I wanted a nice fitted blouse for my SWAP to coordinate with my 1960s outfits.
While the predominant silhouette of the 1960s is slightly boxy and shift-like I prefer a more fitted top. So shaped 1950s blouse is nice way to define your waist as it flares out over the hips. It is also a flexible style in that it works both tucked in, and out. The hem is curved at the CF so it looks smart both over a pencil skirt and neat, tucked into to a fuller one (I have both types of skirt in my SWAP collection). Also it offers two necklines; a short or 3/4 length sleeve; and some interesting pleating at the neckline. It has a side zip and a button at CB neckline.
Pattern and Alterations
I use many vintage patterns, usually sold in just one size. I much prefer the specific sizes, even if I need to alter them to fit (you almost always do anyway) as all the features are scaled correctly. And they come already cut out and ready to go!
This is a modern reproduction of a vintage pattern, so we have a culture clash in an envelope! Here the company is committed to the modern approach of “multi-size” patterns. With the multi-size you just get the “smaller” size graded to say 6,8,10 and 12 (UK) and the larger 14, 16, 18, 20. The pockets, collar length etc on the small or large are the same, for example. With the individual sized patterns you usually get a truer design, I find.
So when this blouse arrived (for US sizes 6-14) the packaged seemed rather bulky. The reason is that the company have reproduced the specific sizes and sold you a job lot. There are actually patterns for all these sizes in the envelope. It took me quite a while, deep in tissue paper, to find my six or seven pieces (view C size 10).
The other difference with the vintage pattern and the modern one was the detail on the instructions. Most vintage patterns assume the dressmaker is “advanced” in modern terms at least until the 1970s. The instructions here are very detailed – almost too detailed with a diagram of every single stage. Modern touches are added too – an invisible zip and serged seams.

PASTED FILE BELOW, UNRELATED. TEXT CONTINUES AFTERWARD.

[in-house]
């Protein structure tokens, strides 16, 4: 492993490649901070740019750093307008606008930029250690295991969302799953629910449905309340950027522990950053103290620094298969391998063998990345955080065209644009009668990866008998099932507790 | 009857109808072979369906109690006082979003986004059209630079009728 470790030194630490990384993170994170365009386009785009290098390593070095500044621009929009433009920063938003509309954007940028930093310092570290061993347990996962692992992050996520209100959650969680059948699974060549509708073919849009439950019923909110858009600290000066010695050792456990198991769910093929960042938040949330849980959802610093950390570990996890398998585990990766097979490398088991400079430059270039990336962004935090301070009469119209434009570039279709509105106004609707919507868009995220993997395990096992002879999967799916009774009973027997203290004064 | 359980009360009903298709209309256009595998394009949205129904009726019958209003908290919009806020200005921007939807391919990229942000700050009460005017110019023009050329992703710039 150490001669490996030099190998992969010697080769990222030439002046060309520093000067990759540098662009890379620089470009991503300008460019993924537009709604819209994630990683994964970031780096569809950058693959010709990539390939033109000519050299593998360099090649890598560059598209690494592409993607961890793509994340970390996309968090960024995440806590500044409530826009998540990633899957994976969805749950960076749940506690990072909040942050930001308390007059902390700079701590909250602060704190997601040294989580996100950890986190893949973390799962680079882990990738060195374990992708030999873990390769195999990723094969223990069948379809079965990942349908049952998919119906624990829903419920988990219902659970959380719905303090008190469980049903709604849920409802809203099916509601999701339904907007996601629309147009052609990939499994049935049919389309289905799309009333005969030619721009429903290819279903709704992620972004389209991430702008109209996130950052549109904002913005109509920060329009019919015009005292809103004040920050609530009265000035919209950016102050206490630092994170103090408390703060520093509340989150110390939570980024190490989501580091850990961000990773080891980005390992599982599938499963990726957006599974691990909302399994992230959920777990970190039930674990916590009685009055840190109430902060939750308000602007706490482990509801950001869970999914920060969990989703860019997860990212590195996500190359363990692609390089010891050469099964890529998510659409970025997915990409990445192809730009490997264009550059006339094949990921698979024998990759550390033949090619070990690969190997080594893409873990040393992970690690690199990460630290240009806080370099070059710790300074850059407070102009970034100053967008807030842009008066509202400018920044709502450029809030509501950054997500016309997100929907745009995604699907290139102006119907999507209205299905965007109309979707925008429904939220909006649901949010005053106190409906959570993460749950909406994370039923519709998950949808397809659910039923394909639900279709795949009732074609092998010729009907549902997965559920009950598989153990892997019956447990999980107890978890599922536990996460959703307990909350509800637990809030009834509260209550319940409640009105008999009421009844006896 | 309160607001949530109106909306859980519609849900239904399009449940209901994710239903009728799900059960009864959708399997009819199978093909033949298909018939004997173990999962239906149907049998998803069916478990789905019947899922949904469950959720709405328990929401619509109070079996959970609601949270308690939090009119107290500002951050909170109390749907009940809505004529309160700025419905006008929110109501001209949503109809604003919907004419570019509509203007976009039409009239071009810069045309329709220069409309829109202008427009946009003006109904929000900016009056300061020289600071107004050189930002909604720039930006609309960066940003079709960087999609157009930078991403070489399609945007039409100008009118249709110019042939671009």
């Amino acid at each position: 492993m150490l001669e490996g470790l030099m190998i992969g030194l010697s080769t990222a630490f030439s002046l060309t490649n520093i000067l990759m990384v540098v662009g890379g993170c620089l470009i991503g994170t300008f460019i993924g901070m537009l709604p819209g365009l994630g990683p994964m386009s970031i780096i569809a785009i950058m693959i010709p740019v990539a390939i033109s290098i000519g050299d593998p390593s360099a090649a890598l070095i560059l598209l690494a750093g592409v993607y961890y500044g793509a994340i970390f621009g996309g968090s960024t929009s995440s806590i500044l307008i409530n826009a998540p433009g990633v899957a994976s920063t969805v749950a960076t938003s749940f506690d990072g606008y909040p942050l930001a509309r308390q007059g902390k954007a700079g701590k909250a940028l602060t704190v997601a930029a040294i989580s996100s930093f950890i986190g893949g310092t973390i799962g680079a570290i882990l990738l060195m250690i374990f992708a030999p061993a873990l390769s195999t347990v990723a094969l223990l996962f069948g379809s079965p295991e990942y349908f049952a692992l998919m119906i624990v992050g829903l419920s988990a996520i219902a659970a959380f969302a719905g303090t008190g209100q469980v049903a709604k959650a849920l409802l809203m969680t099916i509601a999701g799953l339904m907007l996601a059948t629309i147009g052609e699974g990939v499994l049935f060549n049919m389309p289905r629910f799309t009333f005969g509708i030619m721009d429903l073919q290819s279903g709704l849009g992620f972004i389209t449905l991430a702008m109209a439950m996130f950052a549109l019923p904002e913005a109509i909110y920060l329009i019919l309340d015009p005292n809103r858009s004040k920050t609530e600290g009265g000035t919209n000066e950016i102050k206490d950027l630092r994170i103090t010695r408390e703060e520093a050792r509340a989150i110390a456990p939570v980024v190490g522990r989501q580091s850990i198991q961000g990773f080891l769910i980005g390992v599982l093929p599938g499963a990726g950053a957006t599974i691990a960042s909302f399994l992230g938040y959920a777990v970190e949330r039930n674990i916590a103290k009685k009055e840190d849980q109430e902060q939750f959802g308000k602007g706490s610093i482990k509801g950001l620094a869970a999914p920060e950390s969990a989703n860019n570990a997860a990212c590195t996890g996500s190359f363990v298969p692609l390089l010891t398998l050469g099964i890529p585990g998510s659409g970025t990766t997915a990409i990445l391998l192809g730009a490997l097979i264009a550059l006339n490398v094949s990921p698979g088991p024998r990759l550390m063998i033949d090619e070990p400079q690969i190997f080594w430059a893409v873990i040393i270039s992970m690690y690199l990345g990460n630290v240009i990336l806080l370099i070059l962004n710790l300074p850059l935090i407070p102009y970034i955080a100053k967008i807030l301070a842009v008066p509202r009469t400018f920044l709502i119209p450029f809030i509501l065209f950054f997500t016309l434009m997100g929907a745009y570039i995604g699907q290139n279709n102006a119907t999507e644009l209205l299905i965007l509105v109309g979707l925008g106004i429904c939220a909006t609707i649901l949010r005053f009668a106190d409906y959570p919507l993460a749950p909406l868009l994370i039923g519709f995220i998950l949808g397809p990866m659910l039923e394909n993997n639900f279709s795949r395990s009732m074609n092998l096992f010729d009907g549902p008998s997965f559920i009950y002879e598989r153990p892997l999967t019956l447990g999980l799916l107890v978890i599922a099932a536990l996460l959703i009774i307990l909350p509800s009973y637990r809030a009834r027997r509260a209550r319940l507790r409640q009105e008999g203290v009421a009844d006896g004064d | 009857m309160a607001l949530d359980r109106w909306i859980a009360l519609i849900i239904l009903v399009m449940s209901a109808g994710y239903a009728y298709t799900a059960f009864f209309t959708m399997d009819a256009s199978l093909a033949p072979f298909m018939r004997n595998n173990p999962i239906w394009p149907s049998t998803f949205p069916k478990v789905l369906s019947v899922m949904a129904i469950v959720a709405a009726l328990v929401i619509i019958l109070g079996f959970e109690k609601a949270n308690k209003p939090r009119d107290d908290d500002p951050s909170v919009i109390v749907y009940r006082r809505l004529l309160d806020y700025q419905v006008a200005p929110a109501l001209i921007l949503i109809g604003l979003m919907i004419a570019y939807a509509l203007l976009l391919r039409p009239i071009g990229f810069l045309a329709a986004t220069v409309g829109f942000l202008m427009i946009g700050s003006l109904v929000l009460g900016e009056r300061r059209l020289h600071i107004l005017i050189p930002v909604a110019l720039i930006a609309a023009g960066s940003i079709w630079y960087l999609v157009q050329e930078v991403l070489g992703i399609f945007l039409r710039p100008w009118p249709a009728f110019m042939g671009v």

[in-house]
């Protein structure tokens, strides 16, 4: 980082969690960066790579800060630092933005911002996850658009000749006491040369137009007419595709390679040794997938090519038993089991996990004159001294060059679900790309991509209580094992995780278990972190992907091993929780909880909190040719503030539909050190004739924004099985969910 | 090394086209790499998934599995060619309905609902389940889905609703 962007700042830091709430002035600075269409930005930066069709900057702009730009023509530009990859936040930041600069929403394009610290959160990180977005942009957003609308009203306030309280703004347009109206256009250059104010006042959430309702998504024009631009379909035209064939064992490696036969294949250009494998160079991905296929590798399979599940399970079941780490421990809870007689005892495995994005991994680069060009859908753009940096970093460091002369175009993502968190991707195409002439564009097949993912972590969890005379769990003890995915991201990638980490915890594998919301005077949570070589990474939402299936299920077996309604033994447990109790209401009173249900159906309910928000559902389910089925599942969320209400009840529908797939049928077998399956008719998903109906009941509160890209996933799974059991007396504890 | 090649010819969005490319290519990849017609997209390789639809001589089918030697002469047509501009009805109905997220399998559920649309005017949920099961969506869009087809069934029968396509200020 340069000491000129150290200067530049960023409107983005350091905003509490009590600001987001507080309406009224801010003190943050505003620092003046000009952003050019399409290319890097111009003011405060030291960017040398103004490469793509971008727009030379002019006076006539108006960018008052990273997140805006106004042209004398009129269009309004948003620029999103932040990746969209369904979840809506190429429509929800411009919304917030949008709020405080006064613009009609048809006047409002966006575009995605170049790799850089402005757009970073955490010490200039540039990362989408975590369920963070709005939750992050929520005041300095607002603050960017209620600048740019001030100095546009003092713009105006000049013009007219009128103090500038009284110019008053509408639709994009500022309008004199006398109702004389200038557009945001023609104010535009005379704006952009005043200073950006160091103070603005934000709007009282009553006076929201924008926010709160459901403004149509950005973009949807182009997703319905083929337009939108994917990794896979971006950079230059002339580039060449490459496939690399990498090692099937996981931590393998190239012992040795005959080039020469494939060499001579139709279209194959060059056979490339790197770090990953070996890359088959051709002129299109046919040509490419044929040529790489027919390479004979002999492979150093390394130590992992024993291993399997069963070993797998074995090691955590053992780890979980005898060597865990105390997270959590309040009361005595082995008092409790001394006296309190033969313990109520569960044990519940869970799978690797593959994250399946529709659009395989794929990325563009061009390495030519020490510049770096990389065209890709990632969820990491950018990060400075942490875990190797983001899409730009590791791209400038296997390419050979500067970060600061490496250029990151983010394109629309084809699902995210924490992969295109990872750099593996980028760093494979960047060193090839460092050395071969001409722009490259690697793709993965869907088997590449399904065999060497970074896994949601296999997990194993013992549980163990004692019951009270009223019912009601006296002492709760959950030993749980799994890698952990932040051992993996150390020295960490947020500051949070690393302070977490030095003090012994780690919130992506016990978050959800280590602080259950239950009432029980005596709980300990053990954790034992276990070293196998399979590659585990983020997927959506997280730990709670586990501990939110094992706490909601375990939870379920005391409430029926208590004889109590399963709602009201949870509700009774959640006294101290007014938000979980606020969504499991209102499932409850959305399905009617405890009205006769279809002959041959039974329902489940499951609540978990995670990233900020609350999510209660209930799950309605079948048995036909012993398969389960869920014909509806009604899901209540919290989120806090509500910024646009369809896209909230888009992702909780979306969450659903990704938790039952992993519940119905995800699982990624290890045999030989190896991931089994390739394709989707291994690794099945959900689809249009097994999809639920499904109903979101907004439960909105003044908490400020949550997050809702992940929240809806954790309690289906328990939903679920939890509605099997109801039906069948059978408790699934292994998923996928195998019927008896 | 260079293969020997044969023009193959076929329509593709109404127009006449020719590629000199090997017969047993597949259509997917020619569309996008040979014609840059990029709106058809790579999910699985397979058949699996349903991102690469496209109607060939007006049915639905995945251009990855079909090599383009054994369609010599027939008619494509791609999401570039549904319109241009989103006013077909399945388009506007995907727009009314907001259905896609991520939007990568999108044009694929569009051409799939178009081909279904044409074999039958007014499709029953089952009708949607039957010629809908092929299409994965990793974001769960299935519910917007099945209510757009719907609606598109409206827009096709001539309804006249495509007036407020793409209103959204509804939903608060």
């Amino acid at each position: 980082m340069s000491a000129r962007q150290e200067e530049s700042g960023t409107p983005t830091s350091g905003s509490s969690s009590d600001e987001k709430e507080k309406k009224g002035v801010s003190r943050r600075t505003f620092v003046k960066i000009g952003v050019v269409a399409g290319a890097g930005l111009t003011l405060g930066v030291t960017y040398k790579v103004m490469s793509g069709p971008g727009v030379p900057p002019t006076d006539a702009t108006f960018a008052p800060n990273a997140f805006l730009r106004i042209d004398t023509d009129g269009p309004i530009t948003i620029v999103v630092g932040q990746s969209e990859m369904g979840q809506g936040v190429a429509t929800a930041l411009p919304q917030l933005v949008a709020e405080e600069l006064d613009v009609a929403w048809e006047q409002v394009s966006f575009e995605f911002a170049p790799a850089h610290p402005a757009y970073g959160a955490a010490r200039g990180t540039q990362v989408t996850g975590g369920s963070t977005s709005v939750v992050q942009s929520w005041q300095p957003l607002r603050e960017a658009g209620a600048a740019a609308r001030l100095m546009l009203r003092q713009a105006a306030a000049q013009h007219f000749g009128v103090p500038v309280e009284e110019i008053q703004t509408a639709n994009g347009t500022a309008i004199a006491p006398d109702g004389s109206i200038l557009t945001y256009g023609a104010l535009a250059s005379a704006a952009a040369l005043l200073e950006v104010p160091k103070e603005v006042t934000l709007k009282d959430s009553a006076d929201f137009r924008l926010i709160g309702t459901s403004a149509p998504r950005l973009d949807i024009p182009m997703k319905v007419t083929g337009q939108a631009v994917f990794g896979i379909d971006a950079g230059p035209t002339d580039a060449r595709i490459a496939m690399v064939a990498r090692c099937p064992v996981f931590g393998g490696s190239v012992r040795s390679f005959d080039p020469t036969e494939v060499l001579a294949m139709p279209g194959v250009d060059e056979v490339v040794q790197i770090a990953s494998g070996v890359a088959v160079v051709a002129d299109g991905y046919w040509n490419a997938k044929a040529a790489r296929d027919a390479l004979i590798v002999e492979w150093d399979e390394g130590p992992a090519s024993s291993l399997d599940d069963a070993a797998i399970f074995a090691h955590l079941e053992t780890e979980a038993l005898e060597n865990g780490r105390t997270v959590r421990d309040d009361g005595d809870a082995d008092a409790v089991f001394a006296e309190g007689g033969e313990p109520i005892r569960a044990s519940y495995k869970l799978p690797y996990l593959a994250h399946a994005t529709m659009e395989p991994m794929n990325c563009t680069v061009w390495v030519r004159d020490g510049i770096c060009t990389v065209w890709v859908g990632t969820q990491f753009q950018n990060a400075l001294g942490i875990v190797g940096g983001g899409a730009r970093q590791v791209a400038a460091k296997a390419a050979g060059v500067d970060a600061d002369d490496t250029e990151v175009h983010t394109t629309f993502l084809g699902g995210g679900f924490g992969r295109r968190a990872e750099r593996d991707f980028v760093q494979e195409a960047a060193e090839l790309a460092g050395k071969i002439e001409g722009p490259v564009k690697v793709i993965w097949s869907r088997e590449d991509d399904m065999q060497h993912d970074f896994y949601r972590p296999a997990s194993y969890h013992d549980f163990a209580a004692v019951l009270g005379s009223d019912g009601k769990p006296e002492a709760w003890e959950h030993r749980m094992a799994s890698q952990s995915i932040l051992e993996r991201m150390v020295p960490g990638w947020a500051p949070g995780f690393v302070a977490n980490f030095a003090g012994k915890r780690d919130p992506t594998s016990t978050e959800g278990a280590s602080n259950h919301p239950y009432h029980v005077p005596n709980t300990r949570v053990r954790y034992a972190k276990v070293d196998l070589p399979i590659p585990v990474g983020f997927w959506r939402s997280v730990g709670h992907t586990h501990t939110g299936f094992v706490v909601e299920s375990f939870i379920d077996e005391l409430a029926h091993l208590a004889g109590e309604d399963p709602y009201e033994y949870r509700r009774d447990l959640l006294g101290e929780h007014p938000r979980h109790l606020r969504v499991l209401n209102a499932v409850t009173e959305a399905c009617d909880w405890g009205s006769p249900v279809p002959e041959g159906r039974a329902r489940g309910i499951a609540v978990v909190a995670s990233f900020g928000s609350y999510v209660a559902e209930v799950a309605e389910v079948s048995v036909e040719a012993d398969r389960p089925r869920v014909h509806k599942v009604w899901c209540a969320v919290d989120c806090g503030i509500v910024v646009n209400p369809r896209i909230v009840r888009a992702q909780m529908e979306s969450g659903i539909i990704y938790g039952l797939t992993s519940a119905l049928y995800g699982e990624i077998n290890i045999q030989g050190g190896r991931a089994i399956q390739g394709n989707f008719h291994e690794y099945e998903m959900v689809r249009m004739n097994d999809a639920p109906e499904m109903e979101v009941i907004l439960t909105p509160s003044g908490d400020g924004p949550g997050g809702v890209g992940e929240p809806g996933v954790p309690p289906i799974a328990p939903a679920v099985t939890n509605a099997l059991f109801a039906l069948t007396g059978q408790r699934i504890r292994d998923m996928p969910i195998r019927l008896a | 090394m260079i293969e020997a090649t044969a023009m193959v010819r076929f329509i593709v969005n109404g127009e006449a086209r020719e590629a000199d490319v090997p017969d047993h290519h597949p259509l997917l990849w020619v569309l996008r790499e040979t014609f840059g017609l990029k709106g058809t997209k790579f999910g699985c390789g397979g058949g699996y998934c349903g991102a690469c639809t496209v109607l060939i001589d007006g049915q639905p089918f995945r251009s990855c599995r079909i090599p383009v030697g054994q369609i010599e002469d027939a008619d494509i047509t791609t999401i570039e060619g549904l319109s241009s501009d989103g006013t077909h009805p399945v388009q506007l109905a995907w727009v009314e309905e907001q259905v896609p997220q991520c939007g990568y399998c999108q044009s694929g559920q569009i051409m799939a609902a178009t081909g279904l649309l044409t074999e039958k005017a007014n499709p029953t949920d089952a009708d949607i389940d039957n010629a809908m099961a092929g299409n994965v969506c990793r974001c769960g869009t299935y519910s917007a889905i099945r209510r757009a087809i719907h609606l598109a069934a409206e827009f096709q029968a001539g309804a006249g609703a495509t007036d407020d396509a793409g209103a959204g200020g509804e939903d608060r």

The other thing – because this is a modern pattern – was that Pattern Review and a wide range of blogs gave more detail – what a luxery! I rarely have this bit of help as many of my makes are fairly obscure vintage patterns that are rarely blogged or written up. For this reason I always try to write-up my experience in the hope that it may help others. But on PR most modern patterns are covered, which is a boon if you buy modern (or modern reproductions, like this one). Most of the reviews warn that the pattern “comes up small” and that the collar is tricky. OK!
Helpfully the finished pattern bust size is included and it contains about 4″ of ease, which I consider too much for a fitted pattern. So I have gone down a size. But the hips are bit slim for me so I cut the blouse slightly wider at the hips. And I added 1.5″ to the length of the torso.
Fabric and materials
I used a nice remnant I got at Missan in the summer. It is a good quality shirting fabric, in a lovely shade of purpley blue. I decided to use an iron-on interfacing as the hem and necklines are faced. I used a mauve invisible zip and found two small covered buttons in a light blue. These fitted the collar perfectly.
It was interesting to construct a vintage blouse with such full and carefully illustrated steps. I am so used to using my own patterns, vintage patterns with fairly brief instructions and a high level of assumed knowledge, or patterns with various pieces or even the instructions missing – it felt very relaxing to follow a pattern with 39 steps! All of them carefully thought through and accurate. I was almost able to go onto automatic pilot. This is one of the few garments I have ever made with no mistakes, unpicking, scratched head or guess-work. It was nice and would like to thank Simplicity for making it such a pleasure. There are also quite a few little tips and suggestions which are rather nice.
A nice, wearable blouse with a vintage vibe. The pleats and folds into the neck-band are feminine and pretty. With view C, the lower neckline, I don’t think the back opening is necessary. If I make it again I will cut the back piece on the fold. Also the “cut to size” only works for the back piece meaning all the fitting is done across the back – it would probably be better if you are adding two sizes (at the hips) to be adding one size at both front at back.